You’ve built a view controller in a storyboard. It started out quite simple, but you added bits here and there and the complexity grew. Now, a new requirement arrives.
We need a text field. We need another set of content at the bottom.
All of a sudden, your layout won’t fit on the screen any more. You need it to scroll. That’s no problem, all you need to do is select the root view of the view controller, and choose Embed in… > Scroll View, right?
Oh. That’s not available when you’re dealing with the root view. So how can you do it? How do you make a non-scrolling view controller scrollable?
You don’t drag a scroll view onto the view, so it’s highlighted, then drop it - that will completely replace your view and all of its contents!
You can’t change the class of the root view in the identity inspector to a scroll view - not only does this not work, it also isn’t a good idea, since you still want the root view to be a plain
You want to go from this:
View -> Contents
View -> Scrollview -> View -> Contents
You have tons of constraints and outlets linking the contents to the root view, and you don’t want to have to rebuild or reconnect them.
Luckily, there is a way to do it:
- If you’ve used the top or bottom layout guides then you’ll need to re-create those constraints against the top or bottom edges of the container instead. Hold alt after control-dragging to show the container instead of the layout guides in the add constraints menu.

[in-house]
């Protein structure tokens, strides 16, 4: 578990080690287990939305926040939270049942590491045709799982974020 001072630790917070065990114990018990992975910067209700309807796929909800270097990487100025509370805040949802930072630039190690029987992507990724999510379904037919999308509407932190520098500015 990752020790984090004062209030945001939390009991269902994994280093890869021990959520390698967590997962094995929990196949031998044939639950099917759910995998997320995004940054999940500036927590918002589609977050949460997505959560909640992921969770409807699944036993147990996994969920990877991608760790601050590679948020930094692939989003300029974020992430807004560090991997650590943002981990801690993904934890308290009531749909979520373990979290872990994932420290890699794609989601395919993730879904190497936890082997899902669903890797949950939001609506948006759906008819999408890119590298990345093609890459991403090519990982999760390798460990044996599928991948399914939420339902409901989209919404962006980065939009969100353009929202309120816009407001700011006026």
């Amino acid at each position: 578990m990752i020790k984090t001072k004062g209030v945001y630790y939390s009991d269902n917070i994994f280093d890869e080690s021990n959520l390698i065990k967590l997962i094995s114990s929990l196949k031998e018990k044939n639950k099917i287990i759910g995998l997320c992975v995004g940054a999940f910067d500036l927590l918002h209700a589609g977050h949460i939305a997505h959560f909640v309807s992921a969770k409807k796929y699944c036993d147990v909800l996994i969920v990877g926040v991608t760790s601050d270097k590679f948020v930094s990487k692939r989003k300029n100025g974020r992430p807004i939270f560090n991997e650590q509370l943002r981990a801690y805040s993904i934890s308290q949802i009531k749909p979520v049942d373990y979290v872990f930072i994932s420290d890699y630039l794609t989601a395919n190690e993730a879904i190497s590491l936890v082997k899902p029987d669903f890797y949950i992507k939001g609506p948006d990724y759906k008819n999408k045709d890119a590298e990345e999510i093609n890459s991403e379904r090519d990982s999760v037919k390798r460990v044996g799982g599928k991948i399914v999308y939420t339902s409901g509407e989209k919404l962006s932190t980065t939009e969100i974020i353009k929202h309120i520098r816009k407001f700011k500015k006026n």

- Make sure that you have a solid line of top-to-bottom and constraints so that the scroll view can work out its content height.
- Select the root view in the document outline, then drag it out of the view controller tree and drop it elsewhere in the scene, after the Exit segue point, for example.
- The view should have maintained the same size, the contents and constraints will all be there, and the outlets will still be connected.
- The view controller will now be missing a root view. Drag in a UIView, which will fill the scene.
- Drag in a scroll view and pin it to all edges of the root view (don’t use the layout guides, this is a very similar principle to the previous article
- Drag your original view back in so it’s a subview of the scroll view. You’ll see some red, don’t worry.
- Pin the original view to all edges of the scroll view. At this point you’ll still have some layout warnings.
- Pin the original view’s width to that of the new root view (hat tip to @calicoding for pointing out that nicer alternative to pinning to the root view’s leading and trailing edges). All of your warnings should now be gone.
You’re done - all of your original content is now safely embedded in a scroll view, with constraints and outlets intact.